Another Year

A request + some favourite reads

Hi,

Instead of writing something this week, I have a request for you. Tomorrow’s my birthday and it would be great if you could do something for me.

assorted-color dinosaur toys near slice cake on white table

If you don’t mind, I’d love it if you sent me your favourite money opinion, something you’ve learned about money (obviously not from me), or a book you recommend (any topic, money if you want). I’m always looking to learn new things.

I can’t leave y’all empty-handed, though my birthday is a convenient excuse to skip a week. Instead, I’ll share some of my favourite books about money that I’ve read.

1. I Will Teach You To Be Rich by Ramit Sethi

This is one of my most recommended books on money and a great starting point. Ramit shares a bunch of great models for thinking about money as well as pragmatic tips on setting up a personal savings system. There is a new edition that came out last year which is excellent, I bought myself a copy despite owning the first.

2. Worry-free Money by Shannon Lee Simmons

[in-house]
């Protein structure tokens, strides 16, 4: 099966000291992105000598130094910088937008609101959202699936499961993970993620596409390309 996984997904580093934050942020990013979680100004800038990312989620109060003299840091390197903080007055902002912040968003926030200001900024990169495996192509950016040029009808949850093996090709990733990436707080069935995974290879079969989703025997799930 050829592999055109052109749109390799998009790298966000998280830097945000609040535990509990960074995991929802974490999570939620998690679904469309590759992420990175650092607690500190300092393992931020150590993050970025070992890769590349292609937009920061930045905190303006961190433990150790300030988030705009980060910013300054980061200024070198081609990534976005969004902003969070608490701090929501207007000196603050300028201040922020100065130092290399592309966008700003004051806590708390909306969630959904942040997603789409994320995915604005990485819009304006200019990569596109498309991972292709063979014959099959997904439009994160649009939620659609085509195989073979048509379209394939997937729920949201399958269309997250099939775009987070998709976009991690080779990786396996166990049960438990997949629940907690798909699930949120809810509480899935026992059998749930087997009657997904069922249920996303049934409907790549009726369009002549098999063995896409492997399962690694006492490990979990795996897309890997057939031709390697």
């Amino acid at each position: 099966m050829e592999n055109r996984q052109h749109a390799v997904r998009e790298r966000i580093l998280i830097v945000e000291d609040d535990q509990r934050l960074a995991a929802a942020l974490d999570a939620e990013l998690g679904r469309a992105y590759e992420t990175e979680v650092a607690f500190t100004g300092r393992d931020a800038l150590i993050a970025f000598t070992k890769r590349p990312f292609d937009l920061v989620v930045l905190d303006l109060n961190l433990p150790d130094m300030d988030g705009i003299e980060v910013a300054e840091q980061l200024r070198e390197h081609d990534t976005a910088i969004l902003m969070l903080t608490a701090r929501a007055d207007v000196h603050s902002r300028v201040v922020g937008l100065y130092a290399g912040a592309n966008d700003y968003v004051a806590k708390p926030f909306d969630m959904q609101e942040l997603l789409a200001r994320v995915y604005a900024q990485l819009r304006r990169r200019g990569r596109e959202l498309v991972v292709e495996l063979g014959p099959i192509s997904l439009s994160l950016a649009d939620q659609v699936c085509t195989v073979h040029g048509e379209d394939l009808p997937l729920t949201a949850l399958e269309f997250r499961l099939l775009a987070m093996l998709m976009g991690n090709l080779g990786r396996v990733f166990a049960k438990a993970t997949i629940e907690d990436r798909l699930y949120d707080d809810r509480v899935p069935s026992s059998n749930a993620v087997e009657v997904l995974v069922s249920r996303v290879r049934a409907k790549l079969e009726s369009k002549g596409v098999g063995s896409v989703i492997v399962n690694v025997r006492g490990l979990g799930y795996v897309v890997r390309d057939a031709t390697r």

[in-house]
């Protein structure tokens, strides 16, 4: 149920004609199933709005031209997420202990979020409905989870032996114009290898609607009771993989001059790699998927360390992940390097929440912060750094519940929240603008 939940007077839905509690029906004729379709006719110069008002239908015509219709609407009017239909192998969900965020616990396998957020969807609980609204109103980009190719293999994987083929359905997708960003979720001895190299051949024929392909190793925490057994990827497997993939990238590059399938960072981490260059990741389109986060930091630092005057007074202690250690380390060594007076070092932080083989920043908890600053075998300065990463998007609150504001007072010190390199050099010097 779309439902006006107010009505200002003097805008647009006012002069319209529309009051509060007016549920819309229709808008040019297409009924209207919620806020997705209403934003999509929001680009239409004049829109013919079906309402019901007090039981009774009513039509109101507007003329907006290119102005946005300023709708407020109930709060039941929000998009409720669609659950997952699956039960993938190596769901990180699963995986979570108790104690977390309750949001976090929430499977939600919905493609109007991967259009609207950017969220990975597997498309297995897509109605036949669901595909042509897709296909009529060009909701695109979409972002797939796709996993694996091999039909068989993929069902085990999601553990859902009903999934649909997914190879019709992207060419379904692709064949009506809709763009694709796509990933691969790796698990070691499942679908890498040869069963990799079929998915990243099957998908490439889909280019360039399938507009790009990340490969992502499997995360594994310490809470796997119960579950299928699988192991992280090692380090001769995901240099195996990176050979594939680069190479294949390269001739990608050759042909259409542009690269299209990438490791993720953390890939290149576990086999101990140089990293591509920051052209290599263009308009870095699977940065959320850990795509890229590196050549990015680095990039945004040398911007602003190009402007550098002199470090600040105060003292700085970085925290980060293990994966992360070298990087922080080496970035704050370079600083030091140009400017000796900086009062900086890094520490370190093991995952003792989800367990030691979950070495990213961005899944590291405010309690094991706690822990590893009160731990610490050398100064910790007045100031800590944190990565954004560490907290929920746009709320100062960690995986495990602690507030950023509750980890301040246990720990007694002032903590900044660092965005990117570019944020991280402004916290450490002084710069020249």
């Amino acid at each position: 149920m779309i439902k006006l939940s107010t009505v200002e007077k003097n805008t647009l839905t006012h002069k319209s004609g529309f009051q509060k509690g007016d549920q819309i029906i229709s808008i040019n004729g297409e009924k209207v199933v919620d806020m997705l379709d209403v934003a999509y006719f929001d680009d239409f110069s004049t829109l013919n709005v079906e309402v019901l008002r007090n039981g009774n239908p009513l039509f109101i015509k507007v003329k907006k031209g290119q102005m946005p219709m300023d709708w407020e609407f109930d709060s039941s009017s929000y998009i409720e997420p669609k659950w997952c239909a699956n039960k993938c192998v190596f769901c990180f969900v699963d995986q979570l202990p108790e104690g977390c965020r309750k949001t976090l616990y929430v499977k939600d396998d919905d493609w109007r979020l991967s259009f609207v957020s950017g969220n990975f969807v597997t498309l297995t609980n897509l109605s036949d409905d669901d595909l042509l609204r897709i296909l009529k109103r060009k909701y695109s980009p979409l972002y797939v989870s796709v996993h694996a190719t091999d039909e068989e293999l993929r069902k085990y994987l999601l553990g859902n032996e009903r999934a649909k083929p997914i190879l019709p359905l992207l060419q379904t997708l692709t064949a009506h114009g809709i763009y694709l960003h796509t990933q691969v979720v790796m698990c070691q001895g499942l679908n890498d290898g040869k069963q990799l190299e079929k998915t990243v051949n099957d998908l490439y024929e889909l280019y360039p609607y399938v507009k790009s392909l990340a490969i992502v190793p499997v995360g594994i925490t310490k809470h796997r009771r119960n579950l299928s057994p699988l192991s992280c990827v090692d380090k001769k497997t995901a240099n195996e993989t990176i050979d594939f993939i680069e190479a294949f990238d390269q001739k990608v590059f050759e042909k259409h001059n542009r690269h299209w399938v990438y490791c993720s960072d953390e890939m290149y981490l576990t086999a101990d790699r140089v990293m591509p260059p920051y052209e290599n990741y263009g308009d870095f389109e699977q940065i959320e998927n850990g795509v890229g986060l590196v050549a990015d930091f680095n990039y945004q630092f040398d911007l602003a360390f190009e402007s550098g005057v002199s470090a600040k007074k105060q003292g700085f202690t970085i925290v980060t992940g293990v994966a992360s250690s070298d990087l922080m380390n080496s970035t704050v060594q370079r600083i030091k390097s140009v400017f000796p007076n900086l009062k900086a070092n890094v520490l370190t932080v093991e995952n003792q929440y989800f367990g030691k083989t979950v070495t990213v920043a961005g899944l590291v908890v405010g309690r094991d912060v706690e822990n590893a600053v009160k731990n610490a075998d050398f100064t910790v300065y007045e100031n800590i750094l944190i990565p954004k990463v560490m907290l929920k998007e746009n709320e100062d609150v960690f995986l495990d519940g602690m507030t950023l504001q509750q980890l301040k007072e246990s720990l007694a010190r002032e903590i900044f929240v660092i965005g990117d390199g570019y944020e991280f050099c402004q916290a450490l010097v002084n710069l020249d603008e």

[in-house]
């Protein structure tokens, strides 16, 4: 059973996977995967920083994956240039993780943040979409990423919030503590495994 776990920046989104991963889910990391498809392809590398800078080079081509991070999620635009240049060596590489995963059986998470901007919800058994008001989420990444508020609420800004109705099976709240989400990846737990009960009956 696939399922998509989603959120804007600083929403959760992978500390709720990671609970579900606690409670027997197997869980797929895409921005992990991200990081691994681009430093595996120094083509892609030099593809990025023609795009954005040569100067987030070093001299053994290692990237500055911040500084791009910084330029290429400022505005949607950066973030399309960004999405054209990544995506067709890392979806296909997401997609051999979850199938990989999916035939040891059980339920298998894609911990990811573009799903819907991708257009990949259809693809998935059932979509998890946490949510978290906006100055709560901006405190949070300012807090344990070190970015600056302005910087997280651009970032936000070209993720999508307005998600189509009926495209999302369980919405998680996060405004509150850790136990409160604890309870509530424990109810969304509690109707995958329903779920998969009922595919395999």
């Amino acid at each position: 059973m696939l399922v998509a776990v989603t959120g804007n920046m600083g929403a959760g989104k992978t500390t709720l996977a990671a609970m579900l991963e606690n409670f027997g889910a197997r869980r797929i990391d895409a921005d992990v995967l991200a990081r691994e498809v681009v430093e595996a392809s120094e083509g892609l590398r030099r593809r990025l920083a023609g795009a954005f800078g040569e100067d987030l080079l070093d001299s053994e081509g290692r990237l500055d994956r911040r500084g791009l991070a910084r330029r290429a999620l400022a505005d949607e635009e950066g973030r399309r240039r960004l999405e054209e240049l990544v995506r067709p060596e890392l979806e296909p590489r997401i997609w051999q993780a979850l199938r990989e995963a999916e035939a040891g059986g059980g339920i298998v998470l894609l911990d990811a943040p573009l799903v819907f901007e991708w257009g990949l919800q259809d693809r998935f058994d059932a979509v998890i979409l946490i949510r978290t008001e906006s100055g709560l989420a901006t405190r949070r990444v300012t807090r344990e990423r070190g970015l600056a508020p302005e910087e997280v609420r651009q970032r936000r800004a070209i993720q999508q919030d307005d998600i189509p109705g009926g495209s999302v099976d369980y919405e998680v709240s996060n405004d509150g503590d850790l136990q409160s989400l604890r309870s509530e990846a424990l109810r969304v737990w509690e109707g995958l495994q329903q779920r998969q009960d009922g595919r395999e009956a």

I used to take a far more clinical approach to money and my thoughts on it. This book opened my eyes a bit more to the human side of saving and spending and is a great companion to the first book. Written by a financial advisor, Shannon offers some great insights into how real people think about money.

3. Simple Wealth, Inevitable Wealth by Nick Murray

I randomly came across this book on Twitter and had to order it from a super old-school website and pay exorbitant shipping. Surprisingly, I don’t regret it. This is a great book about the power of investing and how over time and it will lead to inevitable wealth.

4. Invested by Danielle Town

After finding this book at Chapters and promptly buying it on Amazon to read on Kindle (shame), I finished it in just a couple of days. It’s written by the daughter of a prominent value investor (Phil Town, though I had never heard of him) and he chimes in with some of his advice. It’s a great read on how to get started investing in individual stocks as we follow Danielle trying to implement her father’s advice, with her own detours.

5. The Wealthy Barber by David Chilton

I couldn’t leave this classic off here. This is one of the first books I read about personal finance when I was in high school after my mom gave it to me. It’s really approachable as a book, written in narrative format about a barber who lives by some simple financial principles. Though dated, it’s another great primer and interesting book. One thing to note, I’ve moved beyond agreeing with everything in this book.

That’s it for me!

Thanks for reading. I hope you’re all having a good summer.